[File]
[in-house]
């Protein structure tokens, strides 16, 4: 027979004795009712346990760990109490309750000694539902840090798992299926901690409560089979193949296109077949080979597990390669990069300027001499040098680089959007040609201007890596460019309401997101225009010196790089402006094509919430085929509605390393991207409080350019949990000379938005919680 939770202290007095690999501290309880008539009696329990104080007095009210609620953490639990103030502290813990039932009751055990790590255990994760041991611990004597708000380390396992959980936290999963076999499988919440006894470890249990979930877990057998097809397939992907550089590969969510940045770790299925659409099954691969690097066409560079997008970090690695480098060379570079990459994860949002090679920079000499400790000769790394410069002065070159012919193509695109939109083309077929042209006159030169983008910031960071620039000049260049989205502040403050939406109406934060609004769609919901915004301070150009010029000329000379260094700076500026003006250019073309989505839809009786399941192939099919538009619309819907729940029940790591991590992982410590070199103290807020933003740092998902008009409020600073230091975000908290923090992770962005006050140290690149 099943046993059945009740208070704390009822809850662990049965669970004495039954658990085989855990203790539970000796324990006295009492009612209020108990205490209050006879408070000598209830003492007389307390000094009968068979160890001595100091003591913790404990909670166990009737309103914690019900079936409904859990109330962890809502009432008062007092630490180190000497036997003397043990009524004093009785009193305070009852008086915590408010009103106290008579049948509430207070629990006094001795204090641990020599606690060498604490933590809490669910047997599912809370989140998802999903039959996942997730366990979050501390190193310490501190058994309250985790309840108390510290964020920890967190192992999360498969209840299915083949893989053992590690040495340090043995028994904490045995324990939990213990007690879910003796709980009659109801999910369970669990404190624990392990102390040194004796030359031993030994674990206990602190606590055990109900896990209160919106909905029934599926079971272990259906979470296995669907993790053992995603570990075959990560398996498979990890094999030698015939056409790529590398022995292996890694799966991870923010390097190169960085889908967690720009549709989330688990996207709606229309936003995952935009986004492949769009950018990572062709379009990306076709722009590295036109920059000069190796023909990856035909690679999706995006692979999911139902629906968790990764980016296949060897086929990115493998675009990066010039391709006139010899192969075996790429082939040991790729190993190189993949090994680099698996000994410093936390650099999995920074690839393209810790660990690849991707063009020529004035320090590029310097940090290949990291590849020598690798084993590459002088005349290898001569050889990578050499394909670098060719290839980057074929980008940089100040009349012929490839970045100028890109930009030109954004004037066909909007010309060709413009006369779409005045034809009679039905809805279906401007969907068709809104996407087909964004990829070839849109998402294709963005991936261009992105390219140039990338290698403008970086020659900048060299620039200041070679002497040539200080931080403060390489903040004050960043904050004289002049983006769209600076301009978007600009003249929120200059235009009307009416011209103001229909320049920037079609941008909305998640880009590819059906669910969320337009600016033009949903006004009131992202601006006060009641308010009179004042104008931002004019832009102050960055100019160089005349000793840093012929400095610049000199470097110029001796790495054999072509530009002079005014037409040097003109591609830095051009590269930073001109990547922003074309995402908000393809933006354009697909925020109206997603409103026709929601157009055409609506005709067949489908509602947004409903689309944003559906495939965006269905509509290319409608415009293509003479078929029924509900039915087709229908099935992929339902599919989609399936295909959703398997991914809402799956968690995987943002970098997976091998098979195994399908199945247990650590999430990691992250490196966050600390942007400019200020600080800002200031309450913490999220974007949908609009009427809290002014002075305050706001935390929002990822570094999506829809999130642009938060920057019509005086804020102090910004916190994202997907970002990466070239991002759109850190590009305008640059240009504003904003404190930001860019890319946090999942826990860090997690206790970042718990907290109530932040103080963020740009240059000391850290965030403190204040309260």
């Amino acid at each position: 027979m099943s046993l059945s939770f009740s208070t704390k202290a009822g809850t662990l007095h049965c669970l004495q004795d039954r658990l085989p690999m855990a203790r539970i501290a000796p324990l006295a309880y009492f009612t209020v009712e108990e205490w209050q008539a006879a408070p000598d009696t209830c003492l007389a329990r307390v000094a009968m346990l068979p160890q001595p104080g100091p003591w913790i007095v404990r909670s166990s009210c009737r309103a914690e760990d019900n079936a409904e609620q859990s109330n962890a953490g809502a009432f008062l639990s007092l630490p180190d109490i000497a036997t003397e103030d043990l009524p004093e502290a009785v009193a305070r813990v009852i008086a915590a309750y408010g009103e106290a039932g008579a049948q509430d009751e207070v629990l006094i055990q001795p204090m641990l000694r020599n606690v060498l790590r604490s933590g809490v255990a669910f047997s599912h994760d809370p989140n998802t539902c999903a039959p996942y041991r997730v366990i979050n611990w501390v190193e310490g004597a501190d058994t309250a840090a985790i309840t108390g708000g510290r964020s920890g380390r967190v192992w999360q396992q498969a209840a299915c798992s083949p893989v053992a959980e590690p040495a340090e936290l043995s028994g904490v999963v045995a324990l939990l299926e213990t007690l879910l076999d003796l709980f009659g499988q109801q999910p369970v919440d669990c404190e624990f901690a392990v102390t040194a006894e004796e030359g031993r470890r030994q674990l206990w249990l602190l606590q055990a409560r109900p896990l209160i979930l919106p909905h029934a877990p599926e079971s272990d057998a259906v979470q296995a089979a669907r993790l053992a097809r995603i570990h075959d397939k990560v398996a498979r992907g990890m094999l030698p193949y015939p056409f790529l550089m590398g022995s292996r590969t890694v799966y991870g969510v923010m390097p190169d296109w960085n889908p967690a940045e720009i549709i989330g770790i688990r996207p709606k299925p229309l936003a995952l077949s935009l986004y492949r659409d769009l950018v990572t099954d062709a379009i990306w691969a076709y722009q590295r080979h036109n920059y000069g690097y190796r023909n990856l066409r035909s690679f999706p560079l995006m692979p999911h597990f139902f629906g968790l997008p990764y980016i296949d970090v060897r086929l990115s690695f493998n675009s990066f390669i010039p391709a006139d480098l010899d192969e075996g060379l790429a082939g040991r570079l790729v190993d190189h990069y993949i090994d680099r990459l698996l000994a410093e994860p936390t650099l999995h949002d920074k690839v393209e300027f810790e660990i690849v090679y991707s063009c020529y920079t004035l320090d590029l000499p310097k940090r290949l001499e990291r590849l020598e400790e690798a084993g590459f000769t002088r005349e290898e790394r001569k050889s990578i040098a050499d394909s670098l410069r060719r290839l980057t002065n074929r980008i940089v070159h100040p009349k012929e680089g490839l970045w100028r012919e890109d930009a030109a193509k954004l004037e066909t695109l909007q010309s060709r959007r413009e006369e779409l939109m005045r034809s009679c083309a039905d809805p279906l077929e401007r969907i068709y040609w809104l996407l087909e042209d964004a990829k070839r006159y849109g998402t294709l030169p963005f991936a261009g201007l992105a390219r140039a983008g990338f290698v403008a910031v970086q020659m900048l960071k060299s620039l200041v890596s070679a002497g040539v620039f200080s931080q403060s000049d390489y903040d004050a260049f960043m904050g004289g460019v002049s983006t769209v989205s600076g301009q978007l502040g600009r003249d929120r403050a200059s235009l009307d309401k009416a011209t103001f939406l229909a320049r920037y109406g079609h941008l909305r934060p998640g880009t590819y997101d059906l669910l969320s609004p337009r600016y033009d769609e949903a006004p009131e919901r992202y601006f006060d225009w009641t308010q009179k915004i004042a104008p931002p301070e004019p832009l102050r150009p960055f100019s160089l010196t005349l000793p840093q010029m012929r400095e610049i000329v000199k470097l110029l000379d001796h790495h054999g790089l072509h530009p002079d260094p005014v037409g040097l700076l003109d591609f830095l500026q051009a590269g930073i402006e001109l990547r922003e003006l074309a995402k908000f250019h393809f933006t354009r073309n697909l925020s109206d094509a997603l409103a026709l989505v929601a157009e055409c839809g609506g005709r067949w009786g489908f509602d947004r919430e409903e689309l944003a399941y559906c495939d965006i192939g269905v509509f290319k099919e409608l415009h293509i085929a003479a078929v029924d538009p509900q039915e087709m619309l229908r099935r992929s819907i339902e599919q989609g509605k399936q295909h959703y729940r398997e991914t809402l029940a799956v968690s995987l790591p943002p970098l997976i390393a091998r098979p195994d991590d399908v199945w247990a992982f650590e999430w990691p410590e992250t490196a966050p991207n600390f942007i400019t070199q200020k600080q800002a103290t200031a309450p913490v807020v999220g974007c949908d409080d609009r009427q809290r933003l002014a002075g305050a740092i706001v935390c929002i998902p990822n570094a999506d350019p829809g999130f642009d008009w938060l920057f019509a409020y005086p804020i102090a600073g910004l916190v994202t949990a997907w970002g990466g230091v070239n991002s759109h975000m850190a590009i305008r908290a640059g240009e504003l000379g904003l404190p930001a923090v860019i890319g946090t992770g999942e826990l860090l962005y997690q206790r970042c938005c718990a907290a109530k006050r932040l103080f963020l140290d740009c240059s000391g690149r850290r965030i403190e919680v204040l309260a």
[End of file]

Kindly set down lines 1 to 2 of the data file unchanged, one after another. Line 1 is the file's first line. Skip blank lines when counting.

[in-house]
């Protein structure tokens, strides 16, 4: 027979004795009712346990760990109490309750000694539902840090798992299926901690409560089979193949296109077949080979597990390669990069300027001499040098680089959007040609201007890596460019309401997101225009010196790089402006094509919430085929509605390393991207409080350019949990000379938005919680 939770202290007095690999501290309880008539009696329990104080007095009210609620953490639990103030502290813990039932009751055990790590255990994760041991611990004597708000380390396992959980936290999963076999499988919440006894470890249990979930877990057998097809397939992907550089590969969510940045770790299925659409099954691969690097066409560079997008970090690695480098060379570079990459994860949002090679920079000499400790000769790394410069002065070159012919193509695109939109083309077929042209006159030169983008910031960071620039000049260049989205502040403050939406109406934060609004769609919901915004301070150009010029000329000379260094700076500026003006250019073309989505839809009786399941192939099919538009619309819907729940029940790591991590992982410590070199103290807020933003740092998902008009409020600073230091975000908290923090992770962005006050140290690149 099943046993059945009740208070704390009822809850662990049965669970004495039954658990085989855990203790539970000796324990006295009492009612209020108990205490209050006879408070000598209830003492007389307390000094009968068979160890001595100091003591913790404990909670166990009737309103914690019900079936409904859990109330962890809502009432008062007092630490180190000497036997003397043990009524004093009785009193305070009852008086915590408010009103106290008579049948509430207070629990006094001795204090641990020599606690060498604490933590809490669910047997599912809370989140998802999903039959996942997730366990979050501390190193310490501190058994309250985790309840108390510290964020920890967190192992999360498969209840299915083949893989053992590690040495340090043995028994904490045995324990939990213990007690879910003796709980009659109801999910369970669990404190624990392990102390040194004796030359031993030994674990206990602190606590055990109900896990209160919106909905029934599926079971272990259906979470296995669907993790053992995603570990075959990560398996498979990890094999030698015939056409790529590398022995292996890694799966991870923010390097190169960085889908967690720009549709989330688990996207709606229309936003995952935009986004492949769009950018990572062709379009990306076709722009590295036109920059000069190796023909990856035909690679999706995006692979999911139902629906968790990764980016296949060897086929990115493998675009990066010039391709006139010899192969075996790429082939040991790729190993190189993949090994680099698996000994410093936390650099999995920074690839393209810790660990690849991707063009020529004035320090590029310097940090290949990291590849020598690798084993590459002088005349290898001569050889990578050499394909670098060719290839980057074929980008940089100040009349012929490839970045100028890109930009030109954004004037066909909007010309060709413009006369779409005045034809009679039905809805279906401007969907068709809104996407087909964004990829070839849109998402294709963005991936261009992105390219140039990338290698403008970086020659900048060299620039200041070679002497040539200080931080403060390489903040004050960043904050004289002049983006769209600076301009978007600009003249929120200059235009009307009416011209103001229909320049920037079609941008909305998640880009590819059906669910969320337009600016033009949903006004009131992202601006006060009641308010009179004042104008931002004019832009102050960055100019160089005349000793840093012929400095610049000199470097110029001796790495054999072509530009002079005014037409040097003109591609830095051009590269930073001109990547922003074309995402908000393809933006354009697909925020109206997603409103026709929601157009055409609506005709067949489908509602947004409903689309944003559906495939965006269905509509290319409608415009293509003479078929029924509900039915087709229908099935992929339902599919989609399936295909959703398997991914809402799956968690995987943002970098997976091998098979195994399908199945247990650590999430990691992250490196966050600390942007400019200020600080800002200031309450913490999220974007949908609009009427809290002014002075305050706001935390929002990822570094999506829809999130642009938060920057019509005086804020102090910004916190994202997907970002990466070239991002759109850190590009305008640059240009504003904003404190930001860019890319946090999942826990860090997690206790970042718990907290109530932040103080963020740009240059000391850290965030403190204040309260």